The Major Dilemma Of Facial Recognition Technology

Without regulation, it could control our daily lives.


Noah Simonich

3 years ago | 2 min read

The use of facial recognition technology has skyrocketed over the past couple years. The facial recognition industry is expected to grow to $3.2 billion in 2021 and $7 billion by 2024 in the U.S. It is used everywhere from airports, venues, shopping centers and even by law enforcement.

While there are benefits to this technology such as preventing and solving crimes, there are many more concerns about the privacy, safety and legislation regarding the use of this technology.

Facial recognition technology uses a database of photos, such as mugshots and driver’s license photos to identify people in security photos or videos.

It uses biometrics to map facial features and help verify identity through key features of the face. The most distinguishing features on a face are the distance between a person’s eyes and the distance from their forehead to their chin. This then creates what is know as a “facial signature.”

These distances can then be plugged into a mathematical formula and compared to a database of photos.

The main concern is the lack of federal regulation surrounding this new technology. Many are worried about how accurate the technology is and if there are biases and misinformation in these technologies. One issue, for example, is that the technology has been proven in multiple studies to inaccurately identify people of color, especially black women.

Not only can it lead to a wrongful arrest and conviction, it could also be very damaging to our society. In China, the technology is abused by law enforcement to constantly survey the public.

The countries’ social credit system, which has been condemned by most of the world, relies heavily on the technology. Often people guilty of petty crimes, such as jaywalking, have been arrested due to being recognized by the technology and has raised questions over the basic civil rights and privacy violations.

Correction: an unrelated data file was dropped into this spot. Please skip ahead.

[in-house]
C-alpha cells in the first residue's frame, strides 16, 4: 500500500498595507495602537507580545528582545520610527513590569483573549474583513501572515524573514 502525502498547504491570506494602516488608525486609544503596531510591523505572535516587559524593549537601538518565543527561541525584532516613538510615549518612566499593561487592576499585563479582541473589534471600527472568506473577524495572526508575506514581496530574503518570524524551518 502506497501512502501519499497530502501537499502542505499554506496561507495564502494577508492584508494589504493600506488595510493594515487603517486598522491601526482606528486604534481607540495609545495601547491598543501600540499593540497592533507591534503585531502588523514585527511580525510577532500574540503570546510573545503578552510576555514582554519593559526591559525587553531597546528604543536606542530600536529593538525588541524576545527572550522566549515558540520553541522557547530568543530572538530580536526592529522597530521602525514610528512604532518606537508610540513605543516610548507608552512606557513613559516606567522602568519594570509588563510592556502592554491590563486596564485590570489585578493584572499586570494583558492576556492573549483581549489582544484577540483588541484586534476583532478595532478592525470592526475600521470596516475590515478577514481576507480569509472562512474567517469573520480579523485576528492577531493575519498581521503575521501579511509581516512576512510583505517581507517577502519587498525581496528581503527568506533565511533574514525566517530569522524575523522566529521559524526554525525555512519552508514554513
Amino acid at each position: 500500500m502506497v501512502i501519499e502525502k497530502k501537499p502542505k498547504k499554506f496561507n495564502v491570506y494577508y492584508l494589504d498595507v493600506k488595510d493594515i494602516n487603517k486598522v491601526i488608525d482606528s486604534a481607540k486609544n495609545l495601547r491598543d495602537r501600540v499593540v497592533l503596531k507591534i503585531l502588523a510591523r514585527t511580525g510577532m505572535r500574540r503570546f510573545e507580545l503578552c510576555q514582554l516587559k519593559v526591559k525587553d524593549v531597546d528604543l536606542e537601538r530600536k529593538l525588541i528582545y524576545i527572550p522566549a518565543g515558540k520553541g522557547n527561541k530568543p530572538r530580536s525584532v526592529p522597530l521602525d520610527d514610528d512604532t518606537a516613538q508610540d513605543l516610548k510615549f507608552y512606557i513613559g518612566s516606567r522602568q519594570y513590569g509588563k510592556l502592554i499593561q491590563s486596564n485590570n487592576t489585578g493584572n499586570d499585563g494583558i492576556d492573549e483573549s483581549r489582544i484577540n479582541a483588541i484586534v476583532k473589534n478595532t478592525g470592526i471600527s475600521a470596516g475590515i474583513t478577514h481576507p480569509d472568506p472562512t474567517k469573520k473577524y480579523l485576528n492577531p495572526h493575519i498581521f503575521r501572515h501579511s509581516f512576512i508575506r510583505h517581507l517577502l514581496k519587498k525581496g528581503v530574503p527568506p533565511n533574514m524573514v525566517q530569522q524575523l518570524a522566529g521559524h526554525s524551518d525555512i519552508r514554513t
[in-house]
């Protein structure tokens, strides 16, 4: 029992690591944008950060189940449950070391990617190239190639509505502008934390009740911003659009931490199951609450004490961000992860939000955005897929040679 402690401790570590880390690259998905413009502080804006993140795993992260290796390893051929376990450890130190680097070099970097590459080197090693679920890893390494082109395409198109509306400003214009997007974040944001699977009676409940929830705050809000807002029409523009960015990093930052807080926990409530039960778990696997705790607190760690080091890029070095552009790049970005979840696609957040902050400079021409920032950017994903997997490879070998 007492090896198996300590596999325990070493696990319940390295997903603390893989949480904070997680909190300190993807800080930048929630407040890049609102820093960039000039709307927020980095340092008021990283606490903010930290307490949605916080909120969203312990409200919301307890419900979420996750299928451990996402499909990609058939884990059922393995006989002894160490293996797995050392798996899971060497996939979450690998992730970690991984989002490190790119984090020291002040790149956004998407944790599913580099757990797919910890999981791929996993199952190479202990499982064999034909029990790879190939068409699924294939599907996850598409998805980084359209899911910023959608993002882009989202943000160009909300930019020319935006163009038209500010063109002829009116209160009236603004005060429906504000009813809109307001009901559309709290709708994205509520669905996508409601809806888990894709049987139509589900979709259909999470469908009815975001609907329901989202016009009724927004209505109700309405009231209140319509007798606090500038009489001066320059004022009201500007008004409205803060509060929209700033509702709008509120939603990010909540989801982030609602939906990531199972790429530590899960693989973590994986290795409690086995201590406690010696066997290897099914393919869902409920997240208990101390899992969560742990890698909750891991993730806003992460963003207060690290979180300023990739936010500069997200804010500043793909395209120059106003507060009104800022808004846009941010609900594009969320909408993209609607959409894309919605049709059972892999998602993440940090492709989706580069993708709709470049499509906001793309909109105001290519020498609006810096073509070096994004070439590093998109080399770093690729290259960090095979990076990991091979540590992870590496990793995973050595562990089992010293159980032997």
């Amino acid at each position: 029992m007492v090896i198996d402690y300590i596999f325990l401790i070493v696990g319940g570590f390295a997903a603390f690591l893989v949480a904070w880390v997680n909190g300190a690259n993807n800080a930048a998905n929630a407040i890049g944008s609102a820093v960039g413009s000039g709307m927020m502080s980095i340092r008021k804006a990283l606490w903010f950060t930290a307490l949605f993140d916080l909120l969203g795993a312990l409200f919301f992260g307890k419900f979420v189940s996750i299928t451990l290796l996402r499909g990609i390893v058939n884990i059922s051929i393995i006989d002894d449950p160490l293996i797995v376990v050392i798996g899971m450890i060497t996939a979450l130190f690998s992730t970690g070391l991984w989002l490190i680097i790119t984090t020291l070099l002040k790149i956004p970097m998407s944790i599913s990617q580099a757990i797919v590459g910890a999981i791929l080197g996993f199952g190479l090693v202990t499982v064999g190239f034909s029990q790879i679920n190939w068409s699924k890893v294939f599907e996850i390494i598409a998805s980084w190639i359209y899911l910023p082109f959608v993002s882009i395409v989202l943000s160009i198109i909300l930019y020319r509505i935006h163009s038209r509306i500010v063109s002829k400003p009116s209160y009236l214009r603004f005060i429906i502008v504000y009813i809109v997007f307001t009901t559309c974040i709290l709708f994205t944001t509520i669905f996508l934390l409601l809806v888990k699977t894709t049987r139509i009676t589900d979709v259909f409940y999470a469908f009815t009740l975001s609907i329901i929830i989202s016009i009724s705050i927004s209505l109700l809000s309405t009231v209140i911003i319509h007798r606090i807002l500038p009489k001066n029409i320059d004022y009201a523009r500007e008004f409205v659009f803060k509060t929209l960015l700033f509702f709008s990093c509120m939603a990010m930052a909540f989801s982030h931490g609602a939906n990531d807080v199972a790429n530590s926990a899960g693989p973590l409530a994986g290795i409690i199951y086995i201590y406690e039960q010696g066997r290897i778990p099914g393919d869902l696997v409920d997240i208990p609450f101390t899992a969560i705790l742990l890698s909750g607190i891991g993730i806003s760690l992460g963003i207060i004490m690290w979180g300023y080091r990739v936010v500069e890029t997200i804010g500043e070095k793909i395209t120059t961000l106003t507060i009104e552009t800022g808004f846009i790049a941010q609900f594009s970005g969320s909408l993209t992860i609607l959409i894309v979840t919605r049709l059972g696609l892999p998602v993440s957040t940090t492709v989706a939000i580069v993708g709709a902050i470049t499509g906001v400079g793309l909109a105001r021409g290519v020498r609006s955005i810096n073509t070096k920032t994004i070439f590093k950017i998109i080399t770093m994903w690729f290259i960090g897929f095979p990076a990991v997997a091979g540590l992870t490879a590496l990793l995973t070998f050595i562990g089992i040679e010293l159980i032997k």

A facial recognition camera watching over a square in Shenzhen, China. Image Credit: Sanjana Varghese

However, the use of this technology hasn’t gone unnoticed. Both Oregon and New Hampshire have outlawed the use of facial recognition in body cameras for police officers. California cities, such as San Francisco, Oakland and some cities in Massachusetts have outlawed certain uses of facial recognition technology for city officials including law enforcement.

The use of this technology causes concerns about how much people are being watched and if hackers can access this data remotely, causing more harm than good.

An activist group called “Fight for the Future” claims facial recognition is an invasive technology that can be used for surveillance. “Facial recognition really doesn’t have a place in society,” said Evan Greer, director of Fight for the Future.

“It’s deeply invasive, and from our perspective, the potential harm to society and human liberties far outweigh the potential benefits.”

While I believe this technology can and should be used for good, it seems far to easy for it to be used for evil, and in China, it already is. With the advent of any new technology comes a great responsibility to the user and with the recent debate surrounding police brutality in the US, it cannot be left in the hands of law enforcement.

If used to implement a social credit system, such as China’s, it could control weather or not we can drive, apply for a job or buy a simple plane ticket.

This article was originally published on medium.


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Noah Simonich







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